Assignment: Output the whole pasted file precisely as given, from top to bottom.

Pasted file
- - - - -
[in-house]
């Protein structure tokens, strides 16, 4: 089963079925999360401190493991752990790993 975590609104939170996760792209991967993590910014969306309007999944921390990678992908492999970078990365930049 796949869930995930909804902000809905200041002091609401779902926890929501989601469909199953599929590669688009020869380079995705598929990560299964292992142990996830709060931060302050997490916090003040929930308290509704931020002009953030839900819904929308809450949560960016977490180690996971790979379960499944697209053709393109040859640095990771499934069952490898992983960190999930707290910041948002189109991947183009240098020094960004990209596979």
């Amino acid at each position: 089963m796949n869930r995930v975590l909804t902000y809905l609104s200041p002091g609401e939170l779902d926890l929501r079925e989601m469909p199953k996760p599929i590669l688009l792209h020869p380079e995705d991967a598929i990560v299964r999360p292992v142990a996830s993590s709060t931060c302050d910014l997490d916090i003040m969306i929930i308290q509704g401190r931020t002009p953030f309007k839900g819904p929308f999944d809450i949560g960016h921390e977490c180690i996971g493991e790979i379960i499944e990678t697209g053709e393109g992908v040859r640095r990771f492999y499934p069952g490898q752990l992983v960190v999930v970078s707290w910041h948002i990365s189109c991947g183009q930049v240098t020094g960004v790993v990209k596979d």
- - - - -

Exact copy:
[in-house]
């Protein structure tokens, strides 16, 4: 089963079925999360401190493991752990790993 975590609104939170996760792209991967993590910014969306309007999944921390990678992908492999970078990365930049 796949869930995930909804902000809905200041002091609401779902926890929501989601469909199953599929590669688009020869380079995705598929990560299964292992142990996830709060931060302050997490916090003040929930308290509704931020002009953030839900819904929308809450949560960016977490180690996971790979379960499944697209053709393109040859640095990771499934069952490898992983960190999930707290910041948002189109991947183009240098020094960004990209596979």
């Amino acid at each position: 089963m796949n869930r995930v975590l909804t902000y809905l609104s200041p002091g609401e939170l779902d926890l929501r079925e989601m469909p199953k996760p599929i590669l688009l792209h020869p380079e995705d991967a598929i990560v299964r999360p292992v142990a996830s993590s709060t931060c302050d910014l997490d916090i003040m969306i929930i308290q509704g401190r931020t002009p953030f309007k839900g819904p929308f999944d809450i949560g960016h921390e977490c180690i996971g493991e790979i379960i499944e990678t697209g053709e393109g992908v040859r640095r990771f492999y499934p069952g490898q752990l992983v960190v999930v970078s707290w910041h948002i990365s189109c991947g183009q930049v240098t020094g960004v790993v990209k596979d």